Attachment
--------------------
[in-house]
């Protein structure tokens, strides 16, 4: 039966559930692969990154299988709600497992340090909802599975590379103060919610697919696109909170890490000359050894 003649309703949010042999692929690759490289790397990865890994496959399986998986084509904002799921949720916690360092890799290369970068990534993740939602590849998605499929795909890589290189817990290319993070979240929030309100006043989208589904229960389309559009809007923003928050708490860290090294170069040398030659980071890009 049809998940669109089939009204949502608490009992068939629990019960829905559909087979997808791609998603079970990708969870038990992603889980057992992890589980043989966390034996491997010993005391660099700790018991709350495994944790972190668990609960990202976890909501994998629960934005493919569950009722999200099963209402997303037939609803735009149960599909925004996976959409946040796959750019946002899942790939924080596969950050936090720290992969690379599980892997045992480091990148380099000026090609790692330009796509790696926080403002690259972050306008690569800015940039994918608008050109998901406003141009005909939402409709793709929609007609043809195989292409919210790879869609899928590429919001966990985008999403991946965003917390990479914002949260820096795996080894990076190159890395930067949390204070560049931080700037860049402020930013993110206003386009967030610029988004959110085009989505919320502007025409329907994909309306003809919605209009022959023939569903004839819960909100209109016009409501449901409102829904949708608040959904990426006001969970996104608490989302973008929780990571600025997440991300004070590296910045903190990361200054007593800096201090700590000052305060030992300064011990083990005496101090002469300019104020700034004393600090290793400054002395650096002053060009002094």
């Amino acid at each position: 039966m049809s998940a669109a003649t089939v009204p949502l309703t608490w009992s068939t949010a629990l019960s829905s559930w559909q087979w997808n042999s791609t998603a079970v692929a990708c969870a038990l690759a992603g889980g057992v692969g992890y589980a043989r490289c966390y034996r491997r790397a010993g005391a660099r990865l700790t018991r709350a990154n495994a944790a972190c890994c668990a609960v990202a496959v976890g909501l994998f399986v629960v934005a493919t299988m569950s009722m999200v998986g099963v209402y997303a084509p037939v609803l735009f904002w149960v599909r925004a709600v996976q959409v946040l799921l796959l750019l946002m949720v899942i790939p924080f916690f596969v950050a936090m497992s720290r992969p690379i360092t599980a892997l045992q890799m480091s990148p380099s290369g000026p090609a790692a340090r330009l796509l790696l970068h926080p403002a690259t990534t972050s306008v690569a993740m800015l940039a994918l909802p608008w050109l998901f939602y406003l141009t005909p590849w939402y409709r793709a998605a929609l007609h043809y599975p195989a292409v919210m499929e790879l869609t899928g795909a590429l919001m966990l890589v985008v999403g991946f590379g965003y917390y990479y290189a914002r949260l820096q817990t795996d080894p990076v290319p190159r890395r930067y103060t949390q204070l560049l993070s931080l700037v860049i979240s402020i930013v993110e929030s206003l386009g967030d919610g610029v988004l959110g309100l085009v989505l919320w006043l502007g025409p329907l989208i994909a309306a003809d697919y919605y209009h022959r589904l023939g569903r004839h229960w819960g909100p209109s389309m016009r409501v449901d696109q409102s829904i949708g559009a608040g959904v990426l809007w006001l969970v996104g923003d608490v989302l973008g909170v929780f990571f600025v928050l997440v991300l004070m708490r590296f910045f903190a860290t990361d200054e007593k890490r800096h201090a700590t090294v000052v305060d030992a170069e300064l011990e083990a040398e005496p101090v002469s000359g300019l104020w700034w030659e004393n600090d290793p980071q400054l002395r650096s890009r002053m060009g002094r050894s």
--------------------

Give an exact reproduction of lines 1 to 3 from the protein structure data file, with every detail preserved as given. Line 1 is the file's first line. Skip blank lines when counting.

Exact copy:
[in-house]
């Protein structure tokens, strides 16, 4: 039966559930692969990154299988709600497992340090909802599975590379103060919610697919696109909170890490000359050894 003649309703949010042999692929690759490289790397990865890994496959399986998986084509904002799921949720916690360092890799290369970068990534993740939602590849998605499929795909890589290189817990290319993070979240929030309100006043989208589904229960389309559009809007923003928050708490860290090294170069040398030659980071890009 049809998940669109089939009204949502608490009992068939629990019960829905559909087979997808791609998603079970990708969870038990992603889980057992992890589980043989966390034996491997010993005391660099700790018991709350495994944790972190668990609960990202976890909501994998629960934005493919569950009722999200099963209402997303037939609803735009149960599909925004996976959409946040796959750019946002899942790939924080596969950050936090720290992969690379599980892997045992480091990148380099000026090609790692330009796509790696926080403002690259972050306008690569800015940039994918608008050109998901406003141009005909939402409709793709929609007609043809195989292409919210790879869609899928590429919001966990985008999403991946965003917390990479914002949260820096795996080894990076190159890395930067949390204070560049931080700037860049402020930013993110206003386009967030610029988004959110085009989505919320502007025409329907994909309306003809919605209009022959023939569903004839819960909100209109016009409501449901409102829904949708608040959904990426006001969970996104608490989302973008929780990571600025997440991300004070590296910045903190990361200054007593800096201090700590000052305060030992300064011990083990005496101090002469300019104020700034004393600090290793400054002395650096002053060009002094």
């Amino acid at each position: 039966m049809s998940a669109a003649t089939v009204p949502l309703t608490w009992s068939t949010a629990l019960s829905s559930w559909q087979w997808n042999s791609t998603a079970v692929a990708c969870a038990l690759a992603g889980g057992v692969g992890y589980a043989r490289c966390y034996r491997r790397a010993g005391a660099r990865l700790t018991r709350a990154n495994a944790a972190c890994c668990a609960v990202a496959v976890g909501l994998f399986v629960v934005a493919t299988m569950s009722m999200v998986g099963v209402y997303a084509p037939v609803l735009f904002w149960v599909r925004a709600v996976q959409v946040l799921l796959l750019l946002m949720v899942i790939p924080f916690f596969v950050a936090m497992s720290r992969p690379i360092t599980a892997l045992q890799m480091s990148p380099s290369g000026p090609a790692a340090r330009l796509l790696l970068h926080p403002a690259t990534t972050s306008v690569a993740m800015l940039a994918l909802p608008w050109l998901f939602y406003l141009t005909p590849w939402y409709r793709a998605a929609l007609h043809y599975p195989a292409v919210m499929e790879l869609t899928g795909a590429l919001m966990l890589v985008v999403g991946f590379g965003y917390y990479y290189a914002r949260l820096q817990t795996d080894p990076v290319p190159r890395r930067y103060t949390q204070l560049l993070s931080l700037v860049i979240s402020i930013v993110e929030s206003l386009g967030d919610g610029v988004l959110g309100l085009v989505l919320w006043l502007g025409p329907l989208i994909a309306a003809d697919y919605y209009h022959r589904l023939g569903r004839h229960w819960g909100p209109s389309m016009r409501v449901d696109q409102s829904i949708g559009a608040g959904v990426l809007w006001l969970v996104g923003d608490v989302l973008g909170v929780f990571f600025v928050l997440v991300l004070m708490r590296f910045f903190a860290t990361d200054e007593k890490r800096h201090a700590t090294v000052v305060d030992a170069e300064l011990e083990a040398e005496p101090v002469s000359g300019l104020w700034w030659e004393n600090d290793p980071q400054l002395r650096s890009r002053m060009g002094r050894s």